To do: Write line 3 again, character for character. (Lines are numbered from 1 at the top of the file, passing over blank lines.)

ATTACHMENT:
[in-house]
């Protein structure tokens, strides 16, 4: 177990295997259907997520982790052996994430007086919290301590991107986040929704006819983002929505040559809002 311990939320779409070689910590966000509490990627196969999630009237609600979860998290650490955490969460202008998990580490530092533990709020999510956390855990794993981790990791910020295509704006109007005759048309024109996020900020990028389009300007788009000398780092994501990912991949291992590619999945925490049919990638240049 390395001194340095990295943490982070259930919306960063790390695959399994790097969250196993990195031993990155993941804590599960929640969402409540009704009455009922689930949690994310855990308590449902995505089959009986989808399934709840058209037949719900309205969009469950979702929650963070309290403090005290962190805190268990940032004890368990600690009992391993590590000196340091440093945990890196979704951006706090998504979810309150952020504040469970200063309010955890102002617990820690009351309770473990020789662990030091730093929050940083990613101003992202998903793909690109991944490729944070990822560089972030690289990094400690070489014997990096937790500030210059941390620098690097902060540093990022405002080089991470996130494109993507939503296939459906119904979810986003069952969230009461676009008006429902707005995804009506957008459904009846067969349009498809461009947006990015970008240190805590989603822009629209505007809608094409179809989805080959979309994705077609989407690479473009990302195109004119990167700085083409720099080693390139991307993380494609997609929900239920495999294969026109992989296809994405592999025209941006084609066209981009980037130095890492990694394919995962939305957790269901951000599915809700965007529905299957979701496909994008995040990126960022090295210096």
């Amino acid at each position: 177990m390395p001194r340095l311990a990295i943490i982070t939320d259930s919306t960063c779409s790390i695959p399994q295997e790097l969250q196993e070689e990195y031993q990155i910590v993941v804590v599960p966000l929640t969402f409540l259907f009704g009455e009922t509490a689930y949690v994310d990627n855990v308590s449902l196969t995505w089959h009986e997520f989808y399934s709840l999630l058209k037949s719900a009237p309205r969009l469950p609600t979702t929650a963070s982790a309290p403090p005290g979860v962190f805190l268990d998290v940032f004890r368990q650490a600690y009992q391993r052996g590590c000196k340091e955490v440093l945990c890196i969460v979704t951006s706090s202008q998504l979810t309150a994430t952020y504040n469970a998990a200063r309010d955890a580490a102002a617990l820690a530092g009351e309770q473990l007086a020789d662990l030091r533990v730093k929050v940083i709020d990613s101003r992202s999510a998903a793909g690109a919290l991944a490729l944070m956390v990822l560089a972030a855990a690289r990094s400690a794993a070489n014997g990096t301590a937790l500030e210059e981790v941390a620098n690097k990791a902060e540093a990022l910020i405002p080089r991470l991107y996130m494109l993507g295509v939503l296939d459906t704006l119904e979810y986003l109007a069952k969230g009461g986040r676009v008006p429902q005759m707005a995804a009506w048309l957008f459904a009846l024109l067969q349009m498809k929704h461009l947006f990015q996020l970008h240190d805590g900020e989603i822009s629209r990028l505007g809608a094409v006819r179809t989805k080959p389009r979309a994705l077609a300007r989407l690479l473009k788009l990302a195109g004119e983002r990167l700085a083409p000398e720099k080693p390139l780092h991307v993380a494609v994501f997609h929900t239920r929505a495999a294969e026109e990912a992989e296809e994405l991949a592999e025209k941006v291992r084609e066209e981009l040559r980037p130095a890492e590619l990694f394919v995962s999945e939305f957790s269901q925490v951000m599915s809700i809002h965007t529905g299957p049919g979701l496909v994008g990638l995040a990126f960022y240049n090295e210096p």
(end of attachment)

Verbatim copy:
């Amino acid at each position: 177990m390395p001194r340095l311990a990295i943490i982070t939320d259930s919306t960063c779409s790390i695959p399994q295997e790097l969250q196993e070689e990195y031993q990155i910590v993941v804590v599960p966000l929640t969402f409540l259907f009704g009455e009922t509490a689930y949690v994310d990627n855990v308590s449902l196969t995505w089959h009986e997520f989808y399934s709840l999630l058209k037949s719900a009237p309205r969009l469950p609600t979702t929650a963070s982790a309290p403090p005290g979860v962190f805190l268990d998290v940032f004890r368990q650490a600690y009992q391993r052996g590590c000196k340091e955490v440093l945990c890196i969460v979704t951006s706090s202008q998504l979810t309150a994430t952020y504040n469970a998990a200063r309010d955890a580490a102002a617990l820690a530092g009351e309770q473990l007086a020789d662990l030091r533990v730093k929050v940083i709020d990613s101003r992202s999510a998903a793909g690109a919290l991944a490729l944070m956390v990822l560089a972030a855990a690289r990094s400690a794993a070489n014997g990096t301590a937790l500030e210059e981790v941390a620098n690097k990791a902060e540093a990022l910020i405002p080089r991470l991107y996130m494109l993507g295509v939503l296939d459906t704006l119904e979810y986003l109007a069952k969230g009461g986040r676009v008006p429902q005759m707005a995804a009506w048309l957008f459904a009846l024109l067969q349009m498809k929704h461009l947006f990015q996020l970008h240190d805590g900020e989603i822009s629209r990028l505007g809608a094409v006819r179809t989805k080959p389009r979309a994705l077609a300007r989407l690479l473009k788009l990302a195109g004119e983002r990167l700085a083409p000398e720099k080693p390139l780092h991307v993380a494609v994501f997609h929900t239920r929505a495999a294969e026109e990912a992989e296809e994405l991949a592999e025209k941006v291992r084609e066209e981009l040559r980037p130095a890492e590619l990694f394919v995962s999945e939305f957790s269901q925490v951000m599915s809700i809002h965007t529905g299957p049919g979701l496909v994008g990638l995040a990126f960022y240049n090295e210096p």